Thank You, and I Love You!
She was a farmer's daughter and a farmer's wife. By the time I was born, she and Grandpa were divorced. She would come to visit us for a few weeks or a month each year, and we would visit her on summer vacations. When I was a child, she would read to me, or hike with me, or do jigsaw puzzles with me. She was not a great cook, but she was a good one, and like every MidWestern farmer's wife born at the turn of the 20th century, she canned, and baked her own bread, and made great fruit pies; I loved her apple butter, and her strawberry/rhubarb preserves, and her jellies. She had a wonderful sense of humor, which occasionally caused a commotion when she had trouble keeping up with changing times.
Her life gave me an early sense of how much society can change in a lifetime. As a child, for example, she was raised by a nanny who had been a slave on the farm she was born at, and who became the family nurse and nanny after the Civil War.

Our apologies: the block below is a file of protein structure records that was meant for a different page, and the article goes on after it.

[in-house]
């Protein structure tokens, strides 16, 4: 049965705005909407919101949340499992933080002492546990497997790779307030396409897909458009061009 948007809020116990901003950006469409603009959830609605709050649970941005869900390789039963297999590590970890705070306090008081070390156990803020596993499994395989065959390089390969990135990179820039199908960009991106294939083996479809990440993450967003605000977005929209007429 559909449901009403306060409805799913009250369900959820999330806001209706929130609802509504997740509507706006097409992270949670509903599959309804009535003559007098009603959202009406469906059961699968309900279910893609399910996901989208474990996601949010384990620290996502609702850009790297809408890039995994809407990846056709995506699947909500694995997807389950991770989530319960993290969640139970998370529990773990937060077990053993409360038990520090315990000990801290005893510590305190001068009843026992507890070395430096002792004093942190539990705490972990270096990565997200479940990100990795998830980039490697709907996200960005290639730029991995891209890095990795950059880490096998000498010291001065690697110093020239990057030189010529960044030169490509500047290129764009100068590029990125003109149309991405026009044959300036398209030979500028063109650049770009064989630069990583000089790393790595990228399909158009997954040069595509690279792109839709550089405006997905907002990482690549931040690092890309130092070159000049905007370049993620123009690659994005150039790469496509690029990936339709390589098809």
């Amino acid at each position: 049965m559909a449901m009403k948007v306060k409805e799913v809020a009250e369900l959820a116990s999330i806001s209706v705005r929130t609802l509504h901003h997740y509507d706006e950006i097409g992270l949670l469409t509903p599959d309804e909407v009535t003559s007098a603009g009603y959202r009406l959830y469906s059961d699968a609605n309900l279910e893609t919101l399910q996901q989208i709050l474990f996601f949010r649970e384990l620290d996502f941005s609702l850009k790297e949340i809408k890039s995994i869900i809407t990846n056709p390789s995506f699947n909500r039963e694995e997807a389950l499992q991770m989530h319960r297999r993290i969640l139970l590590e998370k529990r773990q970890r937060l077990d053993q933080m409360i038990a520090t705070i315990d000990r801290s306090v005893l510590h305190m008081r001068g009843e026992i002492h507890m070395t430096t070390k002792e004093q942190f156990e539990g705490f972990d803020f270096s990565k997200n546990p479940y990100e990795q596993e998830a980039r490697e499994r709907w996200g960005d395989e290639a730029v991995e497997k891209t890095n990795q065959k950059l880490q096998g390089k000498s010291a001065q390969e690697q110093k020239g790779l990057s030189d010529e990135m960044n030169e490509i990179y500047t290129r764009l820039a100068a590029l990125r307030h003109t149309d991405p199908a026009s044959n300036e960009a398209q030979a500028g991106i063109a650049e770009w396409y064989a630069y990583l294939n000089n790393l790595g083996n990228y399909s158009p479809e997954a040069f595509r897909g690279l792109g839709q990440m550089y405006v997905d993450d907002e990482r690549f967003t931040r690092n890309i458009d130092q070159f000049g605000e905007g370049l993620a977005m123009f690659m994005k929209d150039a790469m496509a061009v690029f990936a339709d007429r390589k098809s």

Her real talent was needlework; tatting and crocheting and embroidery. I have quilts and afghans and doilies that she made.
Her faith was strong, and she was wiser than most. Sometimes her grandkids tried to hide their children's troubles from her, wanting to protect her from the knowledge of drug abuse, teen pregnancies and the like. A mistake, since her wisdom on the subject was usually better than theirs. When I was grown and married, and my parents were showing their wear and tear, she let me in on a few hidden family secrets that help me deal with things.
She lived well into her 90s, and I got to attend the big family gathering for her 90th birthday.
Thank you, Grandma! I love you, and miss you, but I feel you're still a part of my life.